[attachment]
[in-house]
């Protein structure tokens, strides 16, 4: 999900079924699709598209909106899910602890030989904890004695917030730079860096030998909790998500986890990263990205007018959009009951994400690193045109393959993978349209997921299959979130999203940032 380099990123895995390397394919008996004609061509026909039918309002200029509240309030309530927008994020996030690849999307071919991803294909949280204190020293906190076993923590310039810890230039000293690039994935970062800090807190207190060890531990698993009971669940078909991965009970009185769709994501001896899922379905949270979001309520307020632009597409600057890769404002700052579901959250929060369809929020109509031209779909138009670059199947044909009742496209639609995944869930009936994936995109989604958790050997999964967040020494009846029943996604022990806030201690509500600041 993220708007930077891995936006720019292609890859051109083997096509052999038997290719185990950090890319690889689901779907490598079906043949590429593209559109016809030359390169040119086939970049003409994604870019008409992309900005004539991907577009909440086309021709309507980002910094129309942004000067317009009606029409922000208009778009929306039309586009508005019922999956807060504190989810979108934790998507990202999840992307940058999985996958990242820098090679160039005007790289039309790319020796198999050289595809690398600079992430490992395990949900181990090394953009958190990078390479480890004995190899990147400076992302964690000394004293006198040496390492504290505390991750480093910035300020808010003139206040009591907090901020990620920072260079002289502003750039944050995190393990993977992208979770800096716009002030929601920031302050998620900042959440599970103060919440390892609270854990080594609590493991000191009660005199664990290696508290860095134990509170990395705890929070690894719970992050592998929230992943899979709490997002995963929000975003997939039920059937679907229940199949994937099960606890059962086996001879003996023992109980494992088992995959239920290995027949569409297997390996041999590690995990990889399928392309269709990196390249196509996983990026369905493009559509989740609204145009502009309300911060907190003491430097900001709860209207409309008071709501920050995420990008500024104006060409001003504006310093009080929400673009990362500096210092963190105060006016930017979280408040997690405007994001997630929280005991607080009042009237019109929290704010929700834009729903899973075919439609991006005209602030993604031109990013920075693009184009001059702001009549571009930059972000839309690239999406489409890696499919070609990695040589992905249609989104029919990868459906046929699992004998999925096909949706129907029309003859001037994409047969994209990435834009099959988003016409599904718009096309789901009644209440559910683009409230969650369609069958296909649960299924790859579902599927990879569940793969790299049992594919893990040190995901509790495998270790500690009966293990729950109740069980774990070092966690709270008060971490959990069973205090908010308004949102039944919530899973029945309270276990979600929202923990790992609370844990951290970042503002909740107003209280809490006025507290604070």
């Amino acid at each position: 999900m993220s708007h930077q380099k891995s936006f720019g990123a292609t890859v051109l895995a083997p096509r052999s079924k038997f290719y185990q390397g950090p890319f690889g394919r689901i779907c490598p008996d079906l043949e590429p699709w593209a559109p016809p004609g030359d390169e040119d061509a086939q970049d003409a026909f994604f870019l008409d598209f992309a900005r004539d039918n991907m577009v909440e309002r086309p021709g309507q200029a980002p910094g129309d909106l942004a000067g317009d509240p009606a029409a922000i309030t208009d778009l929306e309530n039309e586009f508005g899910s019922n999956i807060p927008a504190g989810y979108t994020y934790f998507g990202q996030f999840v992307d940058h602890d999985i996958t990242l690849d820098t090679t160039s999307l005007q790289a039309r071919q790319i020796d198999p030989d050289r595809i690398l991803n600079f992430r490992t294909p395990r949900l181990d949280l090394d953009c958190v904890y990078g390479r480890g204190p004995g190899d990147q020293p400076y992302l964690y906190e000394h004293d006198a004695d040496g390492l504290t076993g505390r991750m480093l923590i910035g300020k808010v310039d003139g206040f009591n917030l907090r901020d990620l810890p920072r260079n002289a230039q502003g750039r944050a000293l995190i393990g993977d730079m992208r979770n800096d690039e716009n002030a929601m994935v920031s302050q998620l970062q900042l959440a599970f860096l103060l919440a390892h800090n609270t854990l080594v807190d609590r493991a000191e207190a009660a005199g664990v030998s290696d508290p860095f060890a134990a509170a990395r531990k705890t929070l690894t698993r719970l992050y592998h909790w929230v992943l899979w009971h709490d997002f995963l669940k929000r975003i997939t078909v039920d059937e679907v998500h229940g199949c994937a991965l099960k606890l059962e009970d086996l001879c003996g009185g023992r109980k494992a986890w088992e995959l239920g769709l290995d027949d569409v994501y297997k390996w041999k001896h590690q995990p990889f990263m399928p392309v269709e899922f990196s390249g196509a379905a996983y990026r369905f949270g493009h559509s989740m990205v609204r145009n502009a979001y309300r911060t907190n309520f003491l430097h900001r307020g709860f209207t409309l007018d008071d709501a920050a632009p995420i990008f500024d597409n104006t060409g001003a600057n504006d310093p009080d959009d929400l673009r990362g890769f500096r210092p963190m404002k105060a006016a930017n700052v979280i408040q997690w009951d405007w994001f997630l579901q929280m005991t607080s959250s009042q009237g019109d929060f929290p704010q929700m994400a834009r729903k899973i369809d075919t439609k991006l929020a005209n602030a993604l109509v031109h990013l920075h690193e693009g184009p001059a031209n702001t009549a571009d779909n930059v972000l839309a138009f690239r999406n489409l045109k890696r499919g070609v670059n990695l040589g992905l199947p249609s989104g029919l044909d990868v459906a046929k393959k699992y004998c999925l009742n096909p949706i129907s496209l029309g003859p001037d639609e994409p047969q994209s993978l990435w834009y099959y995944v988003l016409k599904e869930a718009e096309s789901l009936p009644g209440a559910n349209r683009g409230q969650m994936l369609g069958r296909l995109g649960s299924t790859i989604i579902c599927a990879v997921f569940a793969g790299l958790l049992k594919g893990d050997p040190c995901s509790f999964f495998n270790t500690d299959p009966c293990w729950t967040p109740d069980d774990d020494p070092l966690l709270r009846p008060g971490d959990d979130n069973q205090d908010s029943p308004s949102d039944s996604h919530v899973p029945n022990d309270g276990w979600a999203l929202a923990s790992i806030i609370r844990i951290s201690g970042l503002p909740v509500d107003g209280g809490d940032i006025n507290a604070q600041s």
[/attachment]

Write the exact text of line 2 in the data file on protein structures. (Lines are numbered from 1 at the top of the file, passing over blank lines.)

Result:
């Protein structure tokens, strides 16, 4: 999900079924699709598209909106899910602890030989904890004695917030730079860096030998909790998500986890990263990205007018959009009951994400690193045109393959993978349209997921299959979130999203940032 380099990123895995390397394919008996004609061509026909039918309002200029509240309030309530927008994020996030690849999307071919991803294909949280204190020293906190076993923590310039810890230039000293690039994935970062800090807190207190060890531990698993009971669940078909991965009970009185769709994501001896899922379905949270979001309520307020632009597409600057890769404002700052579901959250929060369809929020109509031209779909138009670059199947044909009742496209639609995944869930009936994936995109989604958790050997999964967040020494009846029943996604022990806030201690509500600041 993220708007930077891995936006720019292609890859051109083997096509052999038997290719185990950090890319690889689901779907490598079906043949590429593209559109016809030359390169040119086939970049003409994604870019008409992309900005004539991907577009909440086309021709309507980002910094129309942004000067317009009606029409922000208009778009929306039309586009508005019922999956807060504190989810979108934790998507990202999840992307940058999985996958990242820098090679160039005007790289039309790319020796198999050289595809690398600079992430490992395990949900181990090394953009958190990078390479480890004995190899990147400076992302964690000394004293006198040496390492504290505390991750480093910035300020808010003139206040009591907090901020990620920072260079002289502003750039944050995190393990993977992208979770800096716009002030929601920031302050998620900042959440599970103060919440390892609270854990080594609590493991000191009660005199664990290696508290860095134990509170990395705890929070690894719970992050592998929230992943899979709490997002995963929000975003997939039920059937679907229940199949994937099960606890059962086996001879003996023992109980494992088992995959239920290995027949569409297997390996041999590690995990990889399928392309269709990196390249196509996983990026369905493009559509989740609204145009502009309300911060907190003491430097900001709860209207409309008071709501920050995420990008500024104006060409001003504006310093009080929400673009990362500096210092963190105060006016930017979280408040997690405007994001997630929280005991607080009042009237019109929290704010929700834009729903899973075919439609991006005209602030993604031109990013920075693009184009001059702001009549571009930059972000839309690239999406489409890696499919070609990695040589992905249609989104029919990868459906046929699992004998999925096909949706129907029309003859001037994409047969994209990435834009099959988003016409599904718009096309789901009644209440559910683009409230969650369609069958296909649960299924790859579902599927990879569940793969790299049992594919893990040190995901509790495998270790500690009966293990729950109740069980774990070092966690709270008060971490959990069973205090908010308004949102039944919530899973029945309270276990979600929202923990790992609370844990951290970042503002909740107003209280809490006025507290604070």